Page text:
For the past 20 years, I’ve mostly used size 12 flies but these days, with increased fishing pressure, I find it more and more important to use size 14 and 16 flies. On some waters, the fish are seeing just too many anglers and their flies. They’re onto us for sure! So consider going down a size or two.
I know that as we get older, our eyesight is not what it used to be. Get over it. It is more important to use small flies, even if they are difficult for us to see. Believe me, the fish have no trouble seeing your small offering. Generally, we are loch-style fishing very close to the boat and as long as you are paying at least a little attention, you will notice the rise of a fish in line with your cast – you don’t have to see your flies to understand that you should strike.
A standard set of flies would be Bob’s Bits, Hoppers in general and specifically, a Bibio Hopper (these are English lake hoppers – nothing like grasshoppers), and Carrots.
Dull colours for dull days seem better to me. Typically, mayfly days are dull and overcast in Tasmania. So claret, fiery brown, purple and black are all good colours; so too is a natural possum colour.
On these dull days with low light, I do feel it’s a good idea to add a dash of fluoro to your fly dressing. Low light often means high UV light, and fluoro orange heads are a sensational idea on a claret Bobs Bits, for example. On some days I feel that the Mylar ribbing on my Bibio Hoppers gives the twinkle that converts a window-shopping trout to one on the line.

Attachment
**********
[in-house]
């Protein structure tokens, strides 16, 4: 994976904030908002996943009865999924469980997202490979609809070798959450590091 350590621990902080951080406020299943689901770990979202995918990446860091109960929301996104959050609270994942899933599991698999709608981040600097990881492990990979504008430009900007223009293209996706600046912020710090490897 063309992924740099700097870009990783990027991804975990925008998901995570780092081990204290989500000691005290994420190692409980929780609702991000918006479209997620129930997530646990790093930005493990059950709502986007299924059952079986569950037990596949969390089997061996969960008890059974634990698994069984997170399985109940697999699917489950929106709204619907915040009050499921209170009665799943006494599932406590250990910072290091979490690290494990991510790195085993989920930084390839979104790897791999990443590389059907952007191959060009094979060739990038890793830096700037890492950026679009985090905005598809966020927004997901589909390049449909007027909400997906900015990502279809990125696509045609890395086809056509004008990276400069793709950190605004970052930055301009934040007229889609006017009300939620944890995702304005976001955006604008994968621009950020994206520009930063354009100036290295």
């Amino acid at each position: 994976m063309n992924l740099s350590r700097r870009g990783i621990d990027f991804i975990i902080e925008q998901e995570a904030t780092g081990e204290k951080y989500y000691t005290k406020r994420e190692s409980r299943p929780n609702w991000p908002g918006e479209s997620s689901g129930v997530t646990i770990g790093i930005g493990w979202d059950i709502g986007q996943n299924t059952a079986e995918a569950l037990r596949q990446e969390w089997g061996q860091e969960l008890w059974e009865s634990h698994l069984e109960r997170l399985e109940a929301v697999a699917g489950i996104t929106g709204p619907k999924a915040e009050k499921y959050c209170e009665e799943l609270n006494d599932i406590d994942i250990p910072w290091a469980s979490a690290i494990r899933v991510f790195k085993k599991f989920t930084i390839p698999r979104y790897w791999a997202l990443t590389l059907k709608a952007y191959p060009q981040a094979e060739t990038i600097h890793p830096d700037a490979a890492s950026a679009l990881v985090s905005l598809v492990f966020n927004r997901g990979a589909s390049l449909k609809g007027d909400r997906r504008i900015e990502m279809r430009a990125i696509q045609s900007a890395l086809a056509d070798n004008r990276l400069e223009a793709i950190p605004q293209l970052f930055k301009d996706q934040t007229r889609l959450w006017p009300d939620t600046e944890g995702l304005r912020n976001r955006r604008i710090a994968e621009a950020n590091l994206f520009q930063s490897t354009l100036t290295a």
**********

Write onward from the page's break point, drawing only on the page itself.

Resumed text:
For bright days, I like brighter flies. I can’t believe how often a large, bright orange Carrot with a Mylar tag gets eaten when fished as the middle fly on a 3 fly leader on blue sky days.
Oh, and give’em a break and start tying all your flies on barbless hooks. I don’t believe you lose any more fish than you would with barbed hooks, but in all likelihood, the mortality rate will be lower if you are releasing your fish.
Short line dry fly loch-style fishing is fun, and most takes are visual and exciting. My idea with the length of the cast is to keep the flies JUST outside the range of the trout’s view of the angler and boat.
Depending upon the height of your boat and whether you are sitting or standing, on calm, sunny days you will need to fish the point fly at maybe 50 feet or more. On a dull, overcast day with a good top on the water, you might fish as close as 30 feet. My best advice would be to not fish any further than is necessary.